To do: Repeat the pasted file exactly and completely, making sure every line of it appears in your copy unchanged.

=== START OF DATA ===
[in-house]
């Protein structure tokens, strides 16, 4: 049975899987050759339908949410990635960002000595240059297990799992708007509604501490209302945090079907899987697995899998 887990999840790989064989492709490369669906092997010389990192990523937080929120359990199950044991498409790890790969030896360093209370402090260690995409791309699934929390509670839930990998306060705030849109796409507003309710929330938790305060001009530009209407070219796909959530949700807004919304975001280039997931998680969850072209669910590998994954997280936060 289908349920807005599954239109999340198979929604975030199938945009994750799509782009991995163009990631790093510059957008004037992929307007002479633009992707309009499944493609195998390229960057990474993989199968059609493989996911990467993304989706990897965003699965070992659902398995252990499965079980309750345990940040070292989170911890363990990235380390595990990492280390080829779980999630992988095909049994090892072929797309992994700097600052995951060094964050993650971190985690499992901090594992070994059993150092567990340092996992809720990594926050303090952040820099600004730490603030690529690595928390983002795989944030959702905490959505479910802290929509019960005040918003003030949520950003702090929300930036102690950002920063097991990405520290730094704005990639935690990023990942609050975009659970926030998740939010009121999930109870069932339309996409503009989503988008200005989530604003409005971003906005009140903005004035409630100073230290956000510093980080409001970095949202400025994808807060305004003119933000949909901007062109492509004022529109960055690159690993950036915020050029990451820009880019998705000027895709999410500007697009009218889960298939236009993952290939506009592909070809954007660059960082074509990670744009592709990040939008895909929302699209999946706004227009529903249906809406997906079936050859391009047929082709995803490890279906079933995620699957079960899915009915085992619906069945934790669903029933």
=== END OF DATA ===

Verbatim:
[in-house]
């Protein structure tokens, strides 16, 4: 049975899987050759339908949410990635960002000595240059297990799992708007509604501490209302945090079907899987697995899998 887990999840790989064989492709490369669906092997010389990192990523937080929120359990199950044991498409790890790969030896360093209370402090260690995409791309699934929390509670839930990998306060705030849109796409507003309710929330938790305060001009530009209407070219796909959530949700807004919304975001280039997931998680969850072209669910590998994954997280936060 289908349920807005599954239109999340198979929604975030199938945009994750799509782009991995163009990631790093510059957008004037992929307007002479633009992707309009499944493609195998390229960057990474993989199968059609493989996911990467993304989706990897965003699965070992659902398995252990499965079980309750345990940040070292989170911890363990990235380390595990990492280390080829779980999630992988095909049994090892072929797309992994700097600052995951060094964050993650971190985690499992901090594992070994059993150092567990340092996992809720990594926050303090952040820099600004730490603030690529690595928390983002795989944030959702905490959505479910802290929509019960005040918003003030949520950003702090929300930036102690950002920063097991990405520290730094704005990639935690990023990942609050975009659970926030998740939010009121999930109870069932339309996409503009989503988008200005989530604003409005971003906005009140903005004035409630100073230290956000510093980080409001970095949202400025994808807060305004003119933000949909901007062109492509004022529109960055690159690993950036915020050029990451820009880019998705000027895709999410500007697009009218889960298939236009993952290939506009592909070809954007660059960082074509990670744009592709990040939008895909929302699209999946706004227009529903249906809406997906079936050859391009047929082709995803490890279906079933995620699957079960899915009915085992619906069945934790669903029933």